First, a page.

OJ Simpson, Forgiveness and the Other Side of the Story
I think in the age of the Internet tension and animosity is always bubbling to the surface. We get frustrated much quicker than in the pre-digital age as our expectations of others has increased. We call someone’s cell phone and they don’t pick up-what could they possibly be doing that is more important than picking up my call. How rude!
We send a text and it is not returned within 15 minutes. I can’t believe they’re ignoring me, the nerve of some people!
The tension goes both ways. If we feel people are intruding on our time by calling, texting or e-mailing too much we get upset. Yet, when we do the same to others, we expect them to respond promptly.
With daily tensions and frustrations at such a fever pitch, it is important that we consider the challenge of forgiveness. In Pirkei Avot (Ethics of the Sages), we are told to judge everyone favorably. How can we in good conscience judge everyone favorably, even when we are sure that they are guilty of their alleged crimes?
To answer that, indulge me in a quick tangent that might cause you to question my sanity. If I asked a random person on the street to name the five most villainous people of the past twenty years, there is a good chance that O.J. Simpson would be on that list. He is still, twenty years after his trial, public enemy #1. He is viewed as evil incarnate. However, some very prominent news stories have caused me to question that assumption.
Over the past few years there is a growing mountain of evidence that football can cause long term cognitive difficulties. Retired NFL players have much higher rates of early onset dementia, and many experience fits of rage, depression and a multitude of other side effects. Certainly players from the 1950’s, 60’s and 70’s were at a high risk. This has caused people to rethink the behavior of many former players. The suicides of former players Dave Duerson and Junior Seau, the erratic behavior of NY Giant great Lawrence Taylor (#24 in the link), and many more.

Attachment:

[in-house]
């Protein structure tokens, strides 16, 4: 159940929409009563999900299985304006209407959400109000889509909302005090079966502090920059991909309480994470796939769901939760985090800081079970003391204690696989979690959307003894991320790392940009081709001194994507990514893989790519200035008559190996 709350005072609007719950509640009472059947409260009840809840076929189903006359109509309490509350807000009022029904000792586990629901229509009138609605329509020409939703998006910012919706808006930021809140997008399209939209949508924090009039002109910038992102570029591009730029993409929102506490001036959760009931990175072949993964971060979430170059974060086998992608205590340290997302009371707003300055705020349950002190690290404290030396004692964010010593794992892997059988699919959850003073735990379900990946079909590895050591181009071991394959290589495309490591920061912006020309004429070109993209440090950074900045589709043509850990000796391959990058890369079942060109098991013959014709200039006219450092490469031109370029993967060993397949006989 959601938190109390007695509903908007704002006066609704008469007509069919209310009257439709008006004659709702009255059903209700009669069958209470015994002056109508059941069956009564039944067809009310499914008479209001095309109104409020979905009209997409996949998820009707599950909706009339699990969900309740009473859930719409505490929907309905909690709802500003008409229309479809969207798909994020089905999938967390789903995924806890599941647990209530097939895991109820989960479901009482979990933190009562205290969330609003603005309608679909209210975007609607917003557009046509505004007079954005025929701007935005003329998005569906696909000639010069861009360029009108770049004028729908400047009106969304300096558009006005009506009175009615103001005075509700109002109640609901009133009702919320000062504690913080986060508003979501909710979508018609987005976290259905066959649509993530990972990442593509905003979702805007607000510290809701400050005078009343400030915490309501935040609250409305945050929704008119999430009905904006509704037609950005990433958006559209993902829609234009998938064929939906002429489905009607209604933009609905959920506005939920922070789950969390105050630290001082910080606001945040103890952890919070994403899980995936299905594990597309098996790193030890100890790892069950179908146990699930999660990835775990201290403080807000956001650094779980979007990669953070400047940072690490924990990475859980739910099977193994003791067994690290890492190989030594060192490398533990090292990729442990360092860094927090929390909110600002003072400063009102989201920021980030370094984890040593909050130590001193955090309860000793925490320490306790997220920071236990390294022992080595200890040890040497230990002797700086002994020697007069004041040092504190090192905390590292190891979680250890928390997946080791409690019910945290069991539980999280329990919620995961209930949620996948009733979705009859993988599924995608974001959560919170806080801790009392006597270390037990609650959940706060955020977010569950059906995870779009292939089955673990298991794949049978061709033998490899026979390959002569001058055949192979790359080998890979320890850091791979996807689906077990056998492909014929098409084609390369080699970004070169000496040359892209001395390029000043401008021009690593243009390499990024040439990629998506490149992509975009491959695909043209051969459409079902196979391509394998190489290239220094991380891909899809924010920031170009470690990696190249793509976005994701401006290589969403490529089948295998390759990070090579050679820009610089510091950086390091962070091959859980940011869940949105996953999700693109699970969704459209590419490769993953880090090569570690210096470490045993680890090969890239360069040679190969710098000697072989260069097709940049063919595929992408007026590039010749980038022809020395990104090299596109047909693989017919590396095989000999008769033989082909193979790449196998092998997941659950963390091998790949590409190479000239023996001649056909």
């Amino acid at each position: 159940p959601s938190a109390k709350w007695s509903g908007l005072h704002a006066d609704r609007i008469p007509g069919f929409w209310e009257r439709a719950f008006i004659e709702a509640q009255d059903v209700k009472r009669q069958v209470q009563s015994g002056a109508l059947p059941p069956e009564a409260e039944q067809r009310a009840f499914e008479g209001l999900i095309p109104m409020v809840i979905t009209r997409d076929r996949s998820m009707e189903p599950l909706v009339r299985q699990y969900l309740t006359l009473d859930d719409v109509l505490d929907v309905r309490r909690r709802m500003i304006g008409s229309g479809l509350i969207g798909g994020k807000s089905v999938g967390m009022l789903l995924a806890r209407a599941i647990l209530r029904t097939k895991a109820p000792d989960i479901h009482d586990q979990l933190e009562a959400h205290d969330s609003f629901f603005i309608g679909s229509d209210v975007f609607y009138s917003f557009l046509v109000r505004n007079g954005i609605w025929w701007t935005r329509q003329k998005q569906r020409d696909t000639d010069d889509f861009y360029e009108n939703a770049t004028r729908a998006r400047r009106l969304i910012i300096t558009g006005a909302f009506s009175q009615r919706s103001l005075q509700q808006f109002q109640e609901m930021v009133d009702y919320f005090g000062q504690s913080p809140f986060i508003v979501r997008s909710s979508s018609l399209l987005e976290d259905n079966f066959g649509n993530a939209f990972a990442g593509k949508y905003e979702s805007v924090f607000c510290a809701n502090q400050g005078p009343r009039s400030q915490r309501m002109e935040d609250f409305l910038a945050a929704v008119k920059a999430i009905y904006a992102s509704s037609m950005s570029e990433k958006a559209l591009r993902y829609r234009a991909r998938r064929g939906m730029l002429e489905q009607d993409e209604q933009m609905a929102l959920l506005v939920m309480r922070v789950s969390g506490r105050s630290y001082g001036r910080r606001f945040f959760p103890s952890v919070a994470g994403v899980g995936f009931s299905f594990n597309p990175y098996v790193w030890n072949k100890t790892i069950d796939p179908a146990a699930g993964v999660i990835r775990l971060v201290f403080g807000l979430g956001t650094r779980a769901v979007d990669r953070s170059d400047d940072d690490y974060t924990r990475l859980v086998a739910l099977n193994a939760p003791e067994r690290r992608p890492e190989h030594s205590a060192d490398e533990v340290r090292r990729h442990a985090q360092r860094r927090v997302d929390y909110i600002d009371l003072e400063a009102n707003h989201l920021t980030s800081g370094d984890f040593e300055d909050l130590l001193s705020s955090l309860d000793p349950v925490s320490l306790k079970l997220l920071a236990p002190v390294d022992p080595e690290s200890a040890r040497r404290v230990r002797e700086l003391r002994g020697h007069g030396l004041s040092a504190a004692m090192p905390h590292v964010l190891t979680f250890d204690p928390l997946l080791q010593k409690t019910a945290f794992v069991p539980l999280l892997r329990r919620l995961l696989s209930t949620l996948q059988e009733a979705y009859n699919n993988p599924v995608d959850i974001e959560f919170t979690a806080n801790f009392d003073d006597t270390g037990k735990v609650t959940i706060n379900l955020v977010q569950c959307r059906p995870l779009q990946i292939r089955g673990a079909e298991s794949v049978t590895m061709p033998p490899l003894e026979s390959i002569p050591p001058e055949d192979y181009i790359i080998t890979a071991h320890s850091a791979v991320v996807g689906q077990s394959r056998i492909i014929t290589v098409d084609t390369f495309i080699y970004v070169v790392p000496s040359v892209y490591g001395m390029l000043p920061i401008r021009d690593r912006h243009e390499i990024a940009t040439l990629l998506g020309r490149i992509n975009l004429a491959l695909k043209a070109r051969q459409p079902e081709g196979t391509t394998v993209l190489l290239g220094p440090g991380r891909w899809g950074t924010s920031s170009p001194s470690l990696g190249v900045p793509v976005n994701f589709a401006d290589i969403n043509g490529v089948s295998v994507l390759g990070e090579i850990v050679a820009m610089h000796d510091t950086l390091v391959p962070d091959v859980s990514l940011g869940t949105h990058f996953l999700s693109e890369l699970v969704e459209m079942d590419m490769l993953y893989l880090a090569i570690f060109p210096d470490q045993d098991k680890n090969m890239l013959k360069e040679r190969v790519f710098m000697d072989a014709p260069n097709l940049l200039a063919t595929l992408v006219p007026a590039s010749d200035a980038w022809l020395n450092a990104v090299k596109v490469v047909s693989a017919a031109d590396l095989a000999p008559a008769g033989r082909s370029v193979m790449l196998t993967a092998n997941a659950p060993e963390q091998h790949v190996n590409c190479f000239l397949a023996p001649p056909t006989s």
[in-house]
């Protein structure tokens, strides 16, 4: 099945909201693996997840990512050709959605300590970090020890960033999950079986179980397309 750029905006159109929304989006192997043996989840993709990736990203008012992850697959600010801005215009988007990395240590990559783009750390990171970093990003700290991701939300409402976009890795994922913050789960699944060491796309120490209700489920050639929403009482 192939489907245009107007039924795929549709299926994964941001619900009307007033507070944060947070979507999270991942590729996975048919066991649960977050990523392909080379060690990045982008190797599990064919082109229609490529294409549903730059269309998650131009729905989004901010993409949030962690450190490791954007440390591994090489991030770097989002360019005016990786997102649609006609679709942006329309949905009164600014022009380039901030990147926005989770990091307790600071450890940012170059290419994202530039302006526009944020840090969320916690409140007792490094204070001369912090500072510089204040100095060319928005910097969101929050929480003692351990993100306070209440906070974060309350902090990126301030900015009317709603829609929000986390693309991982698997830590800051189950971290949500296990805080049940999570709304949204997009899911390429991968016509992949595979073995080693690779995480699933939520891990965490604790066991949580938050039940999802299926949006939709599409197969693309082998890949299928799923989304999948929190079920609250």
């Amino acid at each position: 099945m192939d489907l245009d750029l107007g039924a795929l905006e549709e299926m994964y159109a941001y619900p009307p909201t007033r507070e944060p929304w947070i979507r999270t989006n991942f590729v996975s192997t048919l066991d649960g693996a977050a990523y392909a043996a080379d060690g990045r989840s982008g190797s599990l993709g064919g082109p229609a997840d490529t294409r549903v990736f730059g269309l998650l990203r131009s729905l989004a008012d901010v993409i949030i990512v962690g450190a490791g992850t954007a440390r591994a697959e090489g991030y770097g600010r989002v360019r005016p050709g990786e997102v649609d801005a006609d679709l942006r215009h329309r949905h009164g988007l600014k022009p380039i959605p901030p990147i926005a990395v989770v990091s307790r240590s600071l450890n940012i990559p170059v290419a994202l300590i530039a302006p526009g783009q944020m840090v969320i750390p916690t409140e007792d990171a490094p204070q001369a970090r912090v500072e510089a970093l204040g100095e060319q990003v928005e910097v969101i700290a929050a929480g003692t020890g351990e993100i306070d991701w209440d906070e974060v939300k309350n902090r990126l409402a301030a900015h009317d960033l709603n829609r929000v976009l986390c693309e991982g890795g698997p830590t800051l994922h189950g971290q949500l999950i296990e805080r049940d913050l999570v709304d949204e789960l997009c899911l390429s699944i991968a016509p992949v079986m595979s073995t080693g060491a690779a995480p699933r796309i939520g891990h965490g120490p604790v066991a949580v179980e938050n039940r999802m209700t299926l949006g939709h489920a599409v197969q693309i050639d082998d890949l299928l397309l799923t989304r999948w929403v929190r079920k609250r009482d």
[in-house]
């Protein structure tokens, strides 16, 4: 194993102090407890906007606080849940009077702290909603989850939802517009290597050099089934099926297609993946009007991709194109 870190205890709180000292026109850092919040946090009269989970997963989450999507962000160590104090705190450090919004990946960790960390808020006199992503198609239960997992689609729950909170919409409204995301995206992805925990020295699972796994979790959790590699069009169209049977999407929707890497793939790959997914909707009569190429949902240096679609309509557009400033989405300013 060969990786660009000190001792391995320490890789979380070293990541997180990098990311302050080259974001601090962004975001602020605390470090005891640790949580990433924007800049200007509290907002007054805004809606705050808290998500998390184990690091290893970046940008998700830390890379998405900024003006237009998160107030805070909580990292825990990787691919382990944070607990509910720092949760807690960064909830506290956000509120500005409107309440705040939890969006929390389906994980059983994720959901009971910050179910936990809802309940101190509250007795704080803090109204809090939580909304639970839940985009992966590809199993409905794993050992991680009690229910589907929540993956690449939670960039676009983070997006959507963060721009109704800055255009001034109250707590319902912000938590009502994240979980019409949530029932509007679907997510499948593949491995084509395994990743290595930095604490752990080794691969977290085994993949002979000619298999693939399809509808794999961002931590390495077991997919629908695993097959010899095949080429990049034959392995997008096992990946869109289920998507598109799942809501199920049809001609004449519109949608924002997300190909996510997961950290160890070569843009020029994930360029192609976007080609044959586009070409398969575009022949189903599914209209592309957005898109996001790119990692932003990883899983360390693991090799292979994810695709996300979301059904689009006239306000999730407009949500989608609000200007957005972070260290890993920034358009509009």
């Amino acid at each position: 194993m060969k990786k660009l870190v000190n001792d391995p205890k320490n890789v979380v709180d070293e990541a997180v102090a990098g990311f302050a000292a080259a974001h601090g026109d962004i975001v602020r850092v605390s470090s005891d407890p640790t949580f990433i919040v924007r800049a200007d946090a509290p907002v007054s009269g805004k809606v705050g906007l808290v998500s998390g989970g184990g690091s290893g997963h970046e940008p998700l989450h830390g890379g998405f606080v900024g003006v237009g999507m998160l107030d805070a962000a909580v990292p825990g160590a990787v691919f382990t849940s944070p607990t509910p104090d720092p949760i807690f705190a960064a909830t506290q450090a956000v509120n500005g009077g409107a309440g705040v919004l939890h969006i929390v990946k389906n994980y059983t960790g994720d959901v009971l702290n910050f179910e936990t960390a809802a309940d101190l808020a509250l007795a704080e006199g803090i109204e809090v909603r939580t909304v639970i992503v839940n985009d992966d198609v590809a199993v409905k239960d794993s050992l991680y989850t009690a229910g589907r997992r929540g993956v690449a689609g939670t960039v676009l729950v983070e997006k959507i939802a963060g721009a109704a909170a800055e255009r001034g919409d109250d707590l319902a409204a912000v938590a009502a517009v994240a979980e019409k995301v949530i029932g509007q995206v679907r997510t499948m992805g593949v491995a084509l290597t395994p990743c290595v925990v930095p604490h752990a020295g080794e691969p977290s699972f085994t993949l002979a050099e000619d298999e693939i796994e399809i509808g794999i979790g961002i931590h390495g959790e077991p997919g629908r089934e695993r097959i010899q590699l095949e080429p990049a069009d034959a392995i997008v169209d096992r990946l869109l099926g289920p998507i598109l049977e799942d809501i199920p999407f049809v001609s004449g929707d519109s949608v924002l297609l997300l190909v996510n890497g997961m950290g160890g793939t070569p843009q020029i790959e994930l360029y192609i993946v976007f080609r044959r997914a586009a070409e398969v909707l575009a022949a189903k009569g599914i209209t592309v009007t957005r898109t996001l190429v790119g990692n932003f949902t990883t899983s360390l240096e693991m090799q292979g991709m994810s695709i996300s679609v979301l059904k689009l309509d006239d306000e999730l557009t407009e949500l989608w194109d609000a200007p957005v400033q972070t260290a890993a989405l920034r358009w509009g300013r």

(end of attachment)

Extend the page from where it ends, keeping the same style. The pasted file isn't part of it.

There is one jump people have been unwilling to make-did football cause O.J. Simpson’s erratic behavior and uncontrollable rage? Nobody knows, but it is a fair question to ask. Another former running back, the Packers Dorsey Levens, wrote and performs in a show about a former NFL who exhibits rage and threatens to kill family members. Running backs take a lot of hits to the head, and O.J. Simpson took as much as anyone. So it seems quite plausible that O.J. Simpson is suffering brain trauma from his football career. What if in twenty years they perform an autopsy on O.J. and find extreme head trauma from football? How would we view him then?
I’m not saying this excuses the behavior or means he she have been found innocent, thousands of former NFL players are productive and healthy members of society. However, it could create a context for understanding him that causes us to at least give him the benefit of the doubt-maybe there was more going on than we realize.
The truth is, that happens all the time. Twenty years ago if I said the names Michael Jackson, Tom Cruise and Bill Clinton-you would have a very different picture than you have of them today. Over time, our perceptions of people change, for good and bad. That is the meaning of “giving the benefit of the doubt”. It doesn’t mean we think the person is innocent, but it does mean we need to assume there is more context than we realize, and have the humility to know that we don’t have the entire story.